Here's another thing, saying all these things that aren't even in my notes, here's the thing: when it comes to trusting God and particularly in the mindset of the American so-called evangelical church, we have been conditioned to think that trusting God means that we are trusting him to do what we want him to do, to give us the outcome that we desire. "I'm trusting God to do this or that in my family, this or that in my situation." Beloved, that's not trusting God, that's wanting a change, notice it and own it for what it is, it's wanting a change which is different than saying, "I trust the character of God alone and that is enough to satisfy my soul." Those are two different things. If you're withholding a sense of satisfaction in life until the circumstances change, you have the opportunity to grow through what you're going to hear here this evening.

So here's the thing to kind of build on what I just said: beloved, it may not be God's will to give you deliverance. It may not be in his purpose to change things to your liking. That was one of the hardest things I had to come to grips with but I had to come to grips with it. My dad was not going to come out of the grave and be alive again. That was not going to change and so where did that leave me as a sputtering Christian? That meant that somehow there must be an answer to this because it can't be that the whole nature of my Christian life was going to be determined and defined by this black grief that was dominating it at the time. That can't be true. But then where do you find the answer? How do you trust God, then? Well, here we go, let's get into it. The first key to trusting God, how to trust God is to remember this, first of all, first point here tonight finally: God's ways are not your ways. God's ways are not your ways. This is the starting point. You have to remember some really basic things. Here's another way I've said this so many times, where you start your thinking determines the outcome; the direction, the trajectory that a plane takes when it takes off from the airport and it sets its course determines where it's going to go. You have to examine what the trajectory of your thinking is and the trajectory of your thinking starts here: God is God and you are not. God is God and you are not, remembering that I know I'm speaking with a lot of animation. I can't help myself on that. It's just a problem with my preaching but, beloved, I'm saying for the good of your soul and out of love for your soul: God is God and you are not. You have to start there. That has some very basic implications that flow from it that we're going to see from the text of Habakkuk.

As you open up to Habakkuk 1:1, we are joining the prayer life of Habakkuk in process. Look at chapter 1, verse 1. Finally we get to the text,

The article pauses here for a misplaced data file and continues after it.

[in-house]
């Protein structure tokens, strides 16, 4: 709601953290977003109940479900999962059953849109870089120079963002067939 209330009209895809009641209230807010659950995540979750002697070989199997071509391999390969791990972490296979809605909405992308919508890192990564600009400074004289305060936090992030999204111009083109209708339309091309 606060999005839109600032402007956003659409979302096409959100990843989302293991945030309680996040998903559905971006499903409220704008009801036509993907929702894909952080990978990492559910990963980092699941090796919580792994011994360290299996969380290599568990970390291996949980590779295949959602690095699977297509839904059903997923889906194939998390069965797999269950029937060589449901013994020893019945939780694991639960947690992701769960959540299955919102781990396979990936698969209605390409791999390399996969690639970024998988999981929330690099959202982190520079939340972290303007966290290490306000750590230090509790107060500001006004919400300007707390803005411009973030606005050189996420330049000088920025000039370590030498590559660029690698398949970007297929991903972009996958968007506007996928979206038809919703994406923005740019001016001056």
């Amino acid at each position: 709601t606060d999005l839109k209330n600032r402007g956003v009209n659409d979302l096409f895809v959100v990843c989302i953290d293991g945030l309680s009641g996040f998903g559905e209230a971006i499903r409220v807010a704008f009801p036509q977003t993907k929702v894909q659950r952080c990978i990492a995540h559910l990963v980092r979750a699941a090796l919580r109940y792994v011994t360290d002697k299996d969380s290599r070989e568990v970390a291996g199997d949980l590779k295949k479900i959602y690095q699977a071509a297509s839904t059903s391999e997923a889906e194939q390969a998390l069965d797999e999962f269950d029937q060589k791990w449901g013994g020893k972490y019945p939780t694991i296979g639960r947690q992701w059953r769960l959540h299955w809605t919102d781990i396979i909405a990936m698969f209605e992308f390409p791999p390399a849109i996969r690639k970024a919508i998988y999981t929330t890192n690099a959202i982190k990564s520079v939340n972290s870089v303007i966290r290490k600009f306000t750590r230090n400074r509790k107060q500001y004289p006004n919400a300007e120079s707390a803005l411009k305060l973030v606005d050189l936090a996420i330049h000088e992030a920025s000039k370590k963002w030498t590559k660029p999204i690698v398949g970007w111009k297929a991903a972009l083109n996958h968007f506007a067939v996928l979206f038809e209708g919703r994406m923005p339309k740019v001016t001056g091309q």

1 The oracle which Habakkuk the prophet saw.

So this is kind of a title to the whole book. This is a record of the vision, the burden of Habakkuk and it starts in verse 2. Habakkuk says, notice that he's praying,

2 How long, O LORD, will I call for help, And You will not hear? I cry out to You, "Violence!" Yet You do not save. 3 Why do You make me see iniquity, And cause me to look on wickedness? Yes, destruction and violence are before me; Strife exists and contention arises.

Remember, he's a prophet to the people, he's a prophet of God to the people and he sees utter disorder, sinful chaos in front of him; his ministry is having no visible effect. The more he preaches, the harder in sin people get and so he says to God, "Why are you making me see this?" Verse 4,

4 Therefore the law is ignored And justice is never upheld. For the wicked surround the righteous; Therefore justice comes out perverted.

He's utterly discouraged. Notice this, beloved, those of you that have been wrestling with a problem for a long period of time, praying about it and nothing seems to change, notice the heart of what Habakkuk is saying here, he says, "How long, O Lord, will I call for help and you won't hear?" He had been praying for an extended period of time before the book of Habakkuk ever opens up. That's why he was frustrated. That's why he was concerned. That's why she was puzzled. He says, "God, I've been praying about this. I'm a prophet of God. I'm a mouthpiece for the living Yahweh and as I preach, as I proclaim, nothing is happening. I pray to you and nothing changes, it just goes from bad to worse. Why aren't you responding to me? Hello? God?" And there's no answer. He had been praying and all he had met with was a baffling sense of divine silence.